How Complete Is Your Online Marketing Technology Stack?

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how complete is your online marketing stack

All businesses with an online presence have their priorities. But as companies mature, the technology needs trend toward the following things:

  • Deploy page edits and changes to the site quickly, without needing to edit hundreds of pages for things that need to be rolled out to the entire site
  • Store and track leads all the way to the sale
  • Make hot leads “pop” without manual digging, so you can identify prospects regularly
  • Ensure that you can track all the significant behaviors on the site, and that you can deploy changes to the tools without needing to contact IT

A lot of that turns out to be sequential.

You wouldn’t worry about changing the way your tracking tools work if you can’t edit the web site quickly and do something about the data; you wouldn’t worry about identifying which of your prospects are hot if you can’t store and track your leads.

So for a lot of businesses, it comes down to checking how complete your online marketing stack is.

Start with the Basics: A Capable Content Management System (CMS)

Samples: Acquia, Sitecore, OpenText, WordPress

There was a time when it was acceptable for web sites to not have a CMS. There would be a small legion of developers making all the changes marketers ask for, slowly. If there’s a change that needs to be made to the entire site, well, developers would just have to grin and bear it.

That time is long gone.

Now, a CMS that allows marketers to make the changes directly to the site, without the need for IT, is part of basic table stakes. As is being able to make changes to a batch of pages, or even the entire site, without touching the pages one by one.

Organizations will have slightly different priorities in choosing a CMS.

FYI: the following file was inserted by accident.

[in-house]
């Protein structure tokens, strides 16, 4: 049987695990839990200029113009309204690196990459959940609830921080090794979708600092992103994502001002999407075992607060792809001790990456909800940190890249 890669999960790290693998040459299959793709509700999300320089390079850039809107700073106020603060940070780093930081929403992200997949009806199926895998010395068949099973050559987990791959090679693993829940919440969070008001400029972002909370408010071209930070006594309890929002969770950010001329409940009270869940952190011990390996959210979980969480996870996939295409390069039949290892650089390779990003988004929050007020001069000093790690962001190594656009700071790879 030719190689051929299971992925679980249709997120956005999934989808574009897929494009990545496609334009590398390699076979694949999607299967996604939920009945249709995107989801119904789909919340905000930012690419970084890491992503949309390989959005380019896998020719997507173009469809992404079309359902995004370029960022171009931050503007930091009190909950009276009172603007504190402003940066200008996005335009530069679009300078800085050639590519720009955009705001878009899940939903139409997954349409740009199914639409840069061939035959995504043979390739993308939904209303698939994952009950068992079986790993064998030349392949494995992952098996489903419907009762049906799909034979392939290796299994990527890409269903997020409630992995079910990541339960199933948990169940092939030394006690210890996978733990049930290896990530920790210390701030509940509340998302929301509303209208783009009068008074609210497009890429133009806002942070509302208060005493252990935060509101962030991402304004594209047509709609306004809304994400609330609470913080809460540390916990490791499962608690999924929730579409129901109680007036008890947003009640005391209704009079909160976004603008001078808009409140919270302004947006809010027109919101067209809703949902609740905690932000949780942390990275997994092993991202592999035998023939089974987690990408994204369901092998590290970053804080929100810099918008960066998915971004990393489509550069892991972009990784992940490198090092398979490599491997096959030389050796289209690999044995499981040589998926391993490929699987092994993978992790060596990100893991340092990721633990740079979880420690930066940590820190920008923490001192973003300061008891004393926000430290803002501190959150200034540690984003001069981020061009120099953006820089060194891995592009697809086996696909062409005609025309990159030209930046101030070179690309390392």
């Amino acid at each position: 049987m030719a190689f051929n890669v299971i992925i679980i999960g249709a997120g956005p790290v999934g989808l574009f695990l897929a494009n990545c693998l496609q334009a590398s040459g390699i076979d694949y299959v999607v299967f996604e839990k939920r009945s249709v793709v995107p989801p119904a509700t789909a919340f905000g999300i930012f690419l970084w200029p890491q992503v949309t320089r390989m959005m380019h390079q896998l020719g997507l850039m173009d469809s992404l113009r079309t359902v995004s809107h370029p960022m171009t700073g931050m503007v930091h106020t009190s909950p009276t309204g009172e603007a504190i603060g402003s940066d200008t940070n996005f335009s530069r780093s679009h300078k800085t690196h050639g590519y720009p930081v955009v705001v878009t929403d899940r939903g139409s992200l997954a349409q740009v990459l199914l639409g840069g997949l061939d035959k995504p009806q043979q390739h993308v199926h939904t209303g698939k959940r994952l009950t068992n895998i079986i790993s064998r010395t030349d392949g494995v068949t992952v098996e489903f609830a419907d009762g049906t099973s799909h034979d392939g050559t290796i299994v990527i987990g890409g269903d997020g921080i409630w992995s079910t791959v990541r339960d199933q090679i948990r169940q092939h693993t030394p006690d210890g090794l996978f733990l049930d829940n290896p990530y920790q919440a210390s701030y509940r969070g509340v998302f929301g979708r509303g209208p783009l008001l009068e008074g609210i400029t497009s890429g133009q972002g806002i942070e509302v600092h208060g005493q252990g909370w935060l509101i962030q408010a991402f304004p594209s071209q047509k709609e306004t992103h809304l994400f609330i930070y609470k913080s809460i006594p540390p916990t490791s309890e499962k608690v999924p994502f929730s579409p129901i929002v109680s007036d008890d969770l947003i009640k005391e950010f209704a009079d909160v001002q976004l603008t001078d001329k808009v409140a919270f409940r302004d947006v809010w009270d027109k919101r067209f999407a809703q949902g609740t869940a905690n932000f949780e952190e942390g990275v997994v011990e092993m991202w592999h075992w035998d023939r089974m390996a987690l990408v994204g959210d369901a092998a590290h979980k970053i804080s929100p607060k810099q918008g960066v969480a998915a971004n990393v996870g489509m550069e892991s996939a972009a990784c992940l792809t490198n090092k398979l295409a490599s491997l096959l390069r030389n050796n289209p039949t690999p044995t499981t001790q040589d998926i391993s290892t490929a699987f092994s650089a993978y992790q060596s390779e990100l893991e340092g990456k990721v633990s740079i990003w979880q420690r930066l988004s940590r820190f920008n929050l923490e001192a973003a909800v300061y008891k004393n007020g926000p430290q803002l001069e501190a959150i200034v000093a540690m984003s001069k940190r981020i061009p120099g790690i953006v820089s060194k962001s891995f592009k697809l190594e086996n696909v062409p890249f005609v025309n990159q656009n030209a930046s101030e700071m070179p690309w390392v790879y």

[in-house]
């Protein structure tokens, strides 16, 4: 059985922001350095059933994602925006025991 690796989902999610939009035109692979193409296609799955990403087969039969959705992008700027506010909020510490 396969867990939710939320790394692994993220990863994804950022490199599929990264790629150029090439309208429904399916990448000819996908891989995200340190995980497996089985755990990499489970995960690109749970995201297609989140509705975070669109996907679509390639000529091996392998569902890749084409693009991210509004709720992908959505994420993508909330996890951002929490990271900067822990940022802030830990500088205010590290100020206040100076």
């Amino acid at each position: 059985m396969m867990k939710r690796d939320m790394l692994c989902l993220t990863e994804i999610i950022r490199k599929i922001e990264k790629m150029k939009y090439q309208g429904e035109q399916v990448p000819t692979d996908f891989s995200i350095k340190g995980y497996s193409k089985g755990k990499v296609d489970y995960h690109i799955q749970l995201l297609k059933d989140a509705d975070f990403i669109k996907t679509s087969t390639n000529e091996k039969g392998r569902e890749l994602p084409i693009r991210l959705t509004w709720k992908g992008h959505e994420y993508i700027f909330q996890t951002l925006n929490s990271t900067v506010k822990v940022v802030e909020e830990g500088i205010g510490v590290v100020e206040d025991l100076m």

Some will choose WordPress or Joomla! based on the price point. Others will choose Acquia or EPiServer because they have access to PHP or .Net developers and can enhance the CMS capabilities quickly.

Whatever your considerations, choosing a CMS that matches your requirements is one of the more important decisions you can make on your online marketing business.

Track Your Prospects: A Smart Customer Relationship Management (CRM) Tool

Samples: Salesforce, SAP, Pipedrive, Zoho

Once you can make changes to the site as needed, it’s time to make sure you can track your leads all the way to the sale.

There are a host of CRM tools that can do this.

There will be companies on a budget choosing Zoho, those looking for niche social capabilities selecting Nimble, and those looking for complete feature sets and good support electing to use Salesforce.

You’ll need to determine what priorities you have for your CRM. You can have a few companies demo their tools or provide a proof-of-concept, while matching your existing tool set, before choosing your solution.

Get Smarter About Leads: A Solid Marketing Automation System

Samples: Pardot, Eloqua, Marketo, Infusionsoft

Once you can track leads all the way to the sale, it’s time to get smarter about the way you do marketing. A large part of that is working with a marketing automation system to check which leads are hot, and to automate certain things like sending emails when users do something in particular.

There are a few core things to think about here.

You’ll need to check whether what’s left on your budget can take on cheaper tools like Infusionsoft, or more expensive ones like Pardot. You’ll need to ensure that the system plays nice with the existing tools you have, especially your CRM tool. You’ll need to check that the contract you pay for includes things you want, because in this space the features tend to be tiered into separate offerings.

Make Your Tools Hum: Deploy a Tag Management Solution

Samples: Adobe Tag Manager, Signal, Tealium, Google Tag Manager

As you improve your technology stack by getting a CMS, a CRM, and a marketing automation tool, your conversion tools are likely to get complicated as well.

Initially, you will likely just have a traffic monitoring tool like Adobe or Google Analytics. And then you’re going to want a tool that serves surveys on exit to get Voice of Customer (VoC) data. And then you’d want a split or multivariate testing tool to optimize key pages. And then you’d want more sophisticated tracking, including for actions like downloading files or playing and pausing videos.

Ten “and thens” later, your site’s code will start to look like soup, the template will start to feel unwieldy, and you’d be longing for something to manage it all.

That’s when you’ll know you’ve hit the need for a tag management tool. Essentially, a tag management tool will house the scripts used by your other tools so it’s the only one you’ll need, and it lets you fire things on demand to capture actions other than page loads.

Putting It All Together

Knowing which set of tools you need next is a pretty big part of the plan. If you understand which capabilities you have and which ones are in the pipeline, you’ll be much better off.

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